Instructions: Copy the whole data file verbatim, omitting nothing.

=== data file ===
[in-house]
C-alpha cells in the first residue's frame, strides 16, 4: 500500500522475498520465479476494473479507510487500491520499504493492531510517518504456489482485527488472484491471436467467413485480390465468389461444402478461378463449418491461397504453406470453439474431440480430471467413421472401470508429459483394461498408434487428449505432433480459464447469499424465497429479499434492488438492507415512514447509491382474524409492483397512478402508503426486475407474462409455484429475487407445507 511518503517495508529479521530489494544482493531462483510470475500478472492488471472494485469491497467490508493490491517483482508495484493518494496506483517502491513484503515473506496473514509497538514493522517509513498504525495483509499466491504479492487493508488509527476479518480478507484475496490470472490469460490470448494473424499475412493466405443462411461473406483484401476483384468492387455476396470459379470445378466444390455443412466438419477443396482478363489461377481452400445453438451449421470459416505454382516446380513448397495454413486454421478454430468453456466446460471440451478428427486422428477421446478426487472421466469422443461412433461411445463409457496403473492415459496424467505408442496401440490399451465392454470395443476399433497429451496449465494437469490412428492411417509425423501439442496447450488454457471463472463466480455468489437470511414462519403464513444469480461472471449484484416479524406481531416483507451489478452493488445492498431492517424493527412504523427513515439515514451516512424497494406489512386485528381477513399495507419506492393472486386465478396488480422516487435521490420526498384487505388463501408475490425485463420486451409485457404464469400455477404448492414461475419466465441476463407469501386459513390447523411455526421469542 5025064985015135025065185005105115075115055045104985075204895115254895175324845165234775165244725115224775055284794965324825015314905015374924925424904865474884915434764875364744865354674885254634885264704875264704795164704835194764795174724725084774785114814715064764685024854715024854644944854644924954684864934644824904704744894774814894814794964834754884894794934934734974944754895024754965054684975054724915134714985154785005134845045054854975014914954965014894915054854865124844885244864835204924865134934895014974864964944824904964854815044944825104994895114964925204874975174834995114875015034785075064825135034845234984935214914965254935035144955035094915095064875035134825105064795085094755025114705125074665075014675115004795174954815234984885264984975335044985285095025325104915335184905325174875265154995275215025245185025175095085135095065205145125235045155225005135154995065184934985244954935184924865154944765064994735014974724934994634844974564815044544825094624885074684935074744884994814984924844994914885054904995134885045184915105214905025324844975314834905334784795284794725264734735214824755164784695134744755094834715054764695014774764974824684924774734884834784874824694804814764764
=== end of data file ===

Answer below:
[in-house]
C-alpha cells in the first residue's frame, strides 16, 4: 500500500522475498520465479476494473479507510487500491520499504493492531510517518504456489482485527488472484491471436467467413485480390465468389461444402478461378463449418491461397504453406470453439474431440480430471467413421472401470508429459483394461498408434487428449505432433480459464447469499424465497429479499434492488438492507415512514447509491382474524409492483397512478402508503426486475407474462409455484429475487407445507 511518503517495508529479521530489494544482493531462483510470475500478472492488471472494485469491497467490508493490491517483482508495484493518494496506483517502491513484503515473506496473514509497538514493522517509513498504525495483509499466491504479492487493508488509527476479518480478507484475496490470472490469460490470448494473424499475412493466405443462411461473406483484401476483384468492387455476396470459379470445378466444390455443412466438419477443396482478363489461377481452400445453438451449421470459416505454382516446380513448397495454413486454421478454430468453456466446460471440451478428427486422428477421446478426487472421466469422443461412433461411445463409457496403473492415459496424467505408442496401440490399451465392454470395443476399433497429451496449465494437469490412428492411417509425423501439442496447450488454457471463472463466480455468489437470511414462519403464513444469480461472471449484484416479524406481531416483507451489478452493488445492498431492517424493527412504523427513515439515514451516512424497494406489512386485528381477513399495507419506492393472486386465478396488480422516487435521490420526498384487505388463501408475490425485463420486451409485457404464469400455477404448492414461475419466465441476463407469501386459513390447523411455526421469542 5025064985015135025065185005105115075115055045104985075204895115254895175324845165234775165244725115224775055284794965324825015314905015374924925424904865474884915434764875364744865354674885254634885264704875264704795164704835194764795174724725084774785114814715064764685024854715024854644944854644924954684864934644824904704744894774814894814794964834754884894794934934734974944754895024754965054684975054724915134714985154785005134845045054854975014914954965014894915054854865124844885244864835204924865134934895014974864964944824904964854815044944825104994895114964925204874975174834995114875015034785075064825135034845234984935214914965254935035144955035094915095064875035134825105064795085094755025114705125074665075014675115004795174954815234984885264984975335044985285095025325104915335184905325174875265154995275215025245185025175095085135095065205145125235045155225005135154995065184934985244954935184924865154944765064994735014974724934994634844974564815044544825094624885074684935074744884994814984924844994914885054904995134885045184915105214905025324844975314834905334784795284794725264734735214824755164784695134744755094834715054764695014774764974824684924774734884834784874824694804814764764